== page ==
When the USC Trojans host the Colorado Buffaloes on Saturday, it will be their final game of the season against a team with no postseason outlook.
After this game, it's nothing but ranked opponents and a potential berth in the Pac-12 Championship Game, should the Trojans (8-1, 6-1 Pac-12) beat UCLA next week.
But that just means this week's game against the Buffaloes (1-8, 1-5) is that much more important; USC cannot afford to overlook this game in anticipation of their upcoming opponents, or the Trojans will find those games stopped mattering because they lost to Colorado.
Of course, a Colorado win here would be a first. The Buffaloes have yet to beat the Trojans since joining the Pac-12 (0-10), and the vast majority of their victories have come by way of blowouts. Of the 15 total meetings, only four were within one score, the most recent close game coming in 2019 with USC winning 35-31.
With that in mind, let's explore the different avenues to success for each team.
Colorado at No. 8 USC
When Colorado Has the Ball
Colorado is about as anemic as it comes on offense. The Buffaloes have worked with two quarterbacks for most of the season, but J.T. Shrout has been the guy they've leaned on the most and will likely get the nod versus USC. This will be welcomed news to a USC defense that leads the nation in turnovers. Shrout is a 50 percent passer apt to throw as many interceptions as touchdowns.
When it comes to the run game, it's either Delon Smith or Anthony Hankerson, and neither back is very explosive. That said, USC doesn't have the stingiest run defense (142.2 ypg, 66th in the FBS), and with the injuries to the Trojan front seven, it wouldn't be surprising if the Buffaloes had one of their best rushing outings on the season. USC will need to be prepared for Colorado to test the durability of that front seven and to attack it often if they find it as soft as previous teams have found it to be.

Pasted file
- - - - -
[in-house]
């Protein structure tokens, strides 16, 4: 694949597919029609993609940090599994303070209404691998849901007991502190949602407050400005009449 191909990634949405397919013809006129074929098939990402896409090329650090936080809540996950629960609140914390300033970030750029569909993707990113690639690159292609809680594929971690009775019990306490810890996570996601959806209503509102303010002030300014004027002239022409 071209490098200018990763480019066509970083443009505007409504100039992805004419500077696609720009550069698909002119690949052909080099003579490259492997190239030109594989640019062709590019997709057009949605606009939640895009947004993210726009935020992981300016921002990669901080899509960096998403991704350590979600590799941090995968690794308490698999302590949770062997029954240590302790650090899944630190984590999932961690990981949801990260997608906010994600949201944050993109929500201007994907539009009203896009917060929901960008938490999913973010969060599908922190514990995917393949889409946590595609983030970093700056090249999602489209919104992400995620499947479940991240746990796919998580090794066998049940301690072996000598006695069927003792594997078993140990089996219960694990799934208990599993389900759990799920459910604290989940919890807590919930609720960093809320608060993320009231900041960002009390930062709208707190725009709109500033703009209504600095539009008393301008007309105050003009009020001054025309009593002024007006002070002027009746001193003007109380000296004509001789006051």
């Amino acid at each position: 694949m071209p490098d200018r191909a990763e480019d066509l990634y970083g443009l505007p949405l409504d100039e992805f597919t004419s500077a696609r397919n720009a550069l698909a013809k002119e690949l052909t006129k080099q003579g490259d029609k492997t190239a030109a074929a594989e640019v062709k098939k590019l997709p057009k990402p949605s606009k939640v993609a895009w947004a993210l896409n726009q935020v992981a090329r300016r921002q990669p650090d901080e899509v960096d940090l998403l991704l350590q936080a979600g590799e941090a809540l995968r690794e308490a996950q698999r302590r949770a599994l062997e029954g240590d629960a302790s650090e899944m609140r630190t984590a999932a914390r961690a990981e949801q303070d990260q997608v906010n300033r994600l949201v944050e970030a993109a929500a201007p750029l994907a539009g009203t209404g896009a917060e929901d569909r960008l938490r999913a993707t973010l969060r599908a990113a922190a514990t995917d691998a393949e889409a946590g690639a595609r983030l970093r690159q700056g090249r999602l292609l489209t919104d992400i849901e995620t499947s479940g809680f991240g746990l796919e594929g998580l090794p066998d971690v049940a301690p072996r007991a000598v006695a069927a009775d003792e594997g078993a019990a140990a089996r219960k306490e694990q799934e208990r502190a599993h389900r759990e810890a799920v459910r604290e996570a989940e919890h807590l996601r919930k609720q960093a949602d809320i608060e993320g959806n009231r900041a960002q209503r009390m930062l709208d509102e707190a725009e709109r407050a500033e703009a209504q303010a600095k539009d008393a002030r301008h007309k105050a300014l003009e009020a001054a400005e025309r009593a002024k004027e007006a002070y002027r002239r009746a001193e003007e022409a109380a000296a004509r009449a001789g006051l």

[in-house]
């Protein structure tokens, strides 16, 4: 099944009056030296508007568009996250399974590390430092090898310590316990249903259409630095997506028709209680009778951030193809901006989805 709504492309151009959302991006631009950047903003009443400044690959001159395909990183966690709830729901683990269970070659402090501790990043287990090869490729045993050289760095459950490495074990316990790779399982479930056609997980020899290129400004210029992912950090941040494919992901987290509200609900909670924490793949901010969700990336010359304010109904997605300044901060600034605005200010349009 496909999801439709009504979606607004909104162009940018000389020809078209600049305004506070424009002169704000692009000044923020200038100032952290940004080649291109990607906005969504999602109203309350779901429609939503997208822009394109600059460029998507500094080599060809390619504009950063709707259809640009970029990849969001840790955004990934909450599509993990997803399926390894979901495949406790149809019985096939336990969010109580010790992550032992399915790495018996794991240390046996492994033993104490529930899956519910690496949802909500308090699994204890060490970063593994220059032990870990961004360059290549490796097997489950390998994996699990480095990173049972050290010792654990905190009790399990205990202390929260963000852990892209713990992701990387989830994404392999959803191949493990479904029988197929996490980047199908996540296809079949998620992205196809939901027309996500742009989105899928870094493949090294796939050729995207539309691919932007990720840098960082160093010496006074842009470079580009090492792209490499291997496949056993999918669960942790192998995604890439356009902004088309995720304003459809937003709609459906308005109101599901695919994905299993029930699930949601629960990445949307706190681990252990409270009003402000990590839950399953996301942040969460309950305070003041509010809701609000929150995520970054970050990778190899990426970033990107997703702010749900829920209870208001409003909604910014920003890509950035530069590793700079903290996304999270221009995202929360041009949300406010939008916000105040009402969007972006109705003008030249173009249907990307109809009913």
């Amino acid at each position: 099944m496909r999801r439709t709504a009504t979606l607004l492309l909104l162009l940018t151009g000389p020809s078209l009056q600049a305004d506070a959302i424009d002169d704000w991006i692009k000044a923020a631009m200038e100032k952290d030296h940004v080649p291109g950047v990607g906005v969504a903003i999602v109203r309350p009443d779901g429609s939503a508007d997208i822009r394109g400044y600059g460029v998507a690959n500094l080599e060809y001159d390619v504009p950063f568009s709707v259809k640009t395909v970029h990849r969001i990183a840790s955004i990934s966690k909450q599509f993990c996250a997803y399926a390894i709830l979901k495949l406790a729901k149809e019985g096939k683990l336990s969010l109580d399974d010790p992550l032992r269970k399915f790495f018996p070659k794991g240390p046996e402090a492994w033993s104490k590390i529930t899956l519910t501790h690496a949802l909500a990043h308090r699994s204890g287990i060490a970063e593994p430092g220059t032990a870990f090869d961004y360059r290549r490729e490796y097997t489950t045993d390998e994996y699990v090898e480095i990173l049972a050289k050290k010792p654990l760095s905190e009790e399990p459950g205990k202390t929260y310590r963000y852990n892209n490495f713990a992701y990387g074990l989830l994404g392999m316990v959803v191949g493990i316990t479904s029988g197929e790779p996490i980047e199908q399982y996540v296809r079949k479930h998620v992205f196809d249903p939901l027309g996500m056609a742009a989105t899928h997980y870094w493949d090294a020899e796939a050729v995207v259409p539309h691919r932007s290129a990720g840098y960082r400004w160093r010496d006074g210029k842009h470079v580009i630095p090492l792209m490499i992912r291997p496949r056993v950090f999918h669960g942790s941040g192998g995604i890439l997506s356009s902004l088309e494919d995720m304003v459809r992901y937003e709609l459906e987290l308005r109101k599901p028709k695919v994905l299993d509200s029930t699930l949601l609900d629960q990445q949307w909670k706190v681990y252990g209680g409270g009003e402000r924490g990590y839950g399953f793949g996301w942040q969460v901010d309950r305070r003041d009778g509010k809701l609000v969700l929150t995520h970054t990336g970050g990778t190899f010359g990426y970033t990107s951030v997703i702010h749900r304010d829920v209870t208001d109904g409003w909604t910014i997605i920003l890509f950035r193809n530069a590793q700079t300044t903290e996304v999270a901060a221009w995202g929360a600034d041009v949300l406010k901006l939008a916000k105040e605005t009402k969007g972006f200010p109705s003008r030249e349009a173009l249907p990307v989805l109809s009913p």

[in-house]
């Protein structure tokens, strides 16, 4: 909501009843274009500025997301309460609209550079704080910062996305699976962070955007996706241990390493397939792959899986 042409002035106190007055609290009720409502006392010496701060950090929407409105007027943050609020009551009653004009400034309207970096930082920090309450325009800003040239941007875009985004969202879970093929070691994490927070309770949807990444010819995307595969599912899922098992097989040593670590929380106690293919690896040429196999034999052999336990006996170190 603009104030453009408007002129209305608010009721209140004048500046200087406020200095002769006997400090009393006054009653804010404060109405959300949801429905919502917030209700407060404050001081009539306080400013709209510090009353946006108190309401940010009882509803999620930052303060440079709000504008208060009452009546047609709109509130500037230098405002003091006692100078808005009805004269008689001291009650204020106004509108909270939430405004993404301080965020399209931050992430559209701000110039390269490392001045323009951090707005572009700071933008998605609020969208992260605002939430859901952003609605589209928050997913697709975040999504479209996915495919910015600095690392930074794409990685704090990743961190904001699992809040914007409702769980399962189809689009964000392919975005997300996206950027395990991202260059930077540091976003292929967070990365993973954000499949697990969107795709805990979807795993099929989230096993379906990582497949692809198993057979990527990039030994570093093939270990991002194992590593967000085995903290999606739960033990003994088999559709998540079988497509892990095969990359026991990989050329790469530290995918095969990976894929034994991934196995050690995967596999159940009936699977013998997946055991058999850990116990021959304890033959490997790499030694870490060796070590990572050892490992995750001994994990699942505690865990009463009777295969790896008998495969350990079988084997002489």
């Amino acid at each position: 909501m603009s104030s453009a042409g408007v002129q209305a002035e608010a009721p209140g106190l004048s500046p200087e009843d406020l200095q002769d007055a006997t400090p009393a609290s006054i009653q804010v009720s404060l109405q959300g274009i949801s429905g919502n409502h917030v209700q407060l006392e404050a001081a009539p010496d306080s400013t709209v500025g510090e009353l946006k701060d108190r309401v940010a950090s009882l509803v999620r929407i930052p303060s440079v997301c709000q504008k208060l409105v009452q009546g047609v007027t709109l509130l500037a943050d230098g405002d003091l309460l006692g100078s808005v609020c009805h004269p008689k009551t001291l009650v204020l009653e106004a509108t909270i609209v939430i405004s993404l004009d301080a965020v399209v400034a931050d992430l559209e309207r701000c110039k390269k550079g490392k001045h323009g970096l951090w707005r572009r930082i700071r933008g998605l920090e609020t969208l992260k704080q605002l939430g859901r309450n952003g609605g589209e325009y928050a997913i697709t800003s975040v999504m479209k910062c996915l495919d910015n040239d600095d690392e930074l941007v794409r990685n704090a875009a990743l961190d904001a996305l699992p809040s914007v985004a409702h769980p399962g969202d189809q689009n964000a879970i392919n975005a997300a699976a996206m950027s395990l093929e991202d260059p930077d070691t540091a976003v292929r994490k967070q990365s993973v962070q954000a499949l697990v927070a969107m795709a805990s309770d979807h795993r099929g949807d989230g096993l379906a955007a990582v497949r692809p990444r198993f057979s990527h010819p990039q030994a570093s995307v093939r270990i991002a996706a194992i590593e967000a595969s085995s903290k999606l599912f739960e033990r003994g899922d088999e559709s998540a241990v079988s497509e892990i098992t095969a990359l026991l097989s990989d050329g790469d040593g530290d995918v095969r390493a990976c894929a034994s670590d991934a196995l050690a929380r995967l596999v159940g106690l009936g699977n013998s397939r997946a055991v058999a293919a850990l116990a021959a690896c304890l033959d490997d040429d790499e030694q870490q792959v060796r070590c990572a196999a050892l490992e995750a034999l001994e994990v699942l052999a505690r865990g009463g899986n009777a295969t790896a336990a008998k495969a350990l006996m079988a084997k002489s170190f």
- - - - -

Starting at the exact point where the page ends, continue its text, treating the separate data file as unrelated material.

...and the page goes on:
When USC Has the Ball
It seems USC's offensive problems are a thing of the past, for now. When it comes to quarterback play in college football, it doesn't get much better than Caleb Wiliams. Williams has quietly been having one of the best seasons in FBS history, echoing shades of Kellen Moore's absurd campaign in 2009 when he threw for 39 touchdowns to only three interceptions. Williams is only 11 touchdowns away from beating Moore's record and has thrown one fewer interception.
The big question for USC is whether or not Jordan Addison and Mario Williams will be available at receiver. Both have been nursing injuries, and head coach Lincoln Riley knows that they're going to be more important to have available against UCLA and Notre Dame than against Colorado. If they're not quite ready, expect them to sit for one more game and expect the woes that have come along with their absence. Maybe lean on running back Travis Dye a touch, but know that he's had his struggles against Colorado in the past.
There really isn't much to say about this game prior to kickoff. Everything suggests USC should have a relatively easy afternoon. These are the type of games that are only news after they've been played and the upset has happened. USC knows this all too well from 2007 and Stanford. The Trojans are expected to win big, and unlike previous lines, this one is likely something USC can hit with ease under Riley.
The biggest issue for Riley in this game is avoiding injuries. As previously stated, USC's biggest games are on the horizon, and Riley is going to have to manage getting his guys their stats while making sure they're ready for the games that matter. Don't be surprised if players are pulled early in the event of a blowout and saved for the next few weeks. It's the smart and sensible thing to do when facing an opponent with the exact opposite record of your 8-1 team next.
Prediction: USC 50, Col 16
Podcast: Complete Week 11 Preview, Predictions, and Picks Against the Spread
— Written by Kane Webb, who is part of the Athlon Contributor Network and a sportswriter in Southern California. Follow him on Twitter @FightOnTwist.
*Price as of publication.